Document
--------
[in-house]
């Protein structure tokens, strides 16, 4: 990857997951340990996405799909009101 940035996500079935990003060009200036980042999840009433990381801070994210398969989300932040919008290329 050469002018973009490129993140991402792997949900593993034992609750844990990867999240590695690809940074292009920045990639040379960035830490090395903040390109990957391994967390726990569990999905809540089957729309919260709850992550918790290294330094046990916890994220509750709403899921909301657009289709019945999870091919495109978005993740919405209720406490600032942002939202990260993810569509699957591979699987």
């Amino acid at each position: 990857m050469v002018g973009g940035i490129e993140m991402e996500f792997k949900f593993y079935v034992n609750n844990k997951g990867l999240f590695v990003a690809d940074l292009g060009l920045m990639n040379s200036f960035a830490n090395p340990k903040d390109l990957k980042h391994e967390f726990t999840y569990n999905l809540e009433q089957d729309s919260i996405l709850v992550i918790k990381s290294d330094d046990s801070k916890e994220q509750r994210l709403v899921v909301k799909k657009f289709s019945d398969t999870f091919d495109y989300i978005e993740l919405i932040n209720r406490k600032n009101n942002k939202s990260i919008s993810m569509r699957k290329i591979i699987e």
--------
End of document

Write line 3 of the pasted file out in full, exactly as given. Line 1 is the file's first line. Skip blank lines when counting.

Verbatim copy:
């Amino acid at each position: 990857m050469v002018g973009g940035i490129e993140m991402e996500f792997k949900f593993y079935v034992n609750n844990k997951g990867l999240f590695v990003a690809d940074l292009g060009l920045m990639n040379s200036f960035a830490n090395p340990k903040d390109l990957k980042h391994e967390f726990t999840y569990n999905l809540e009433q089957d729309s919260i996405l709850v992550i918790k990381s290294d330094d046990s801070k916890e994220q509750r994210l709403v899921v909301k799909k657009f289709s019945d398969t999870f091919d495109y989300i978005e993740l919405i932040n209720r406490k600032n009101n942002k939202s990260i919008s993810m569509r699957k290329i591979i699987e």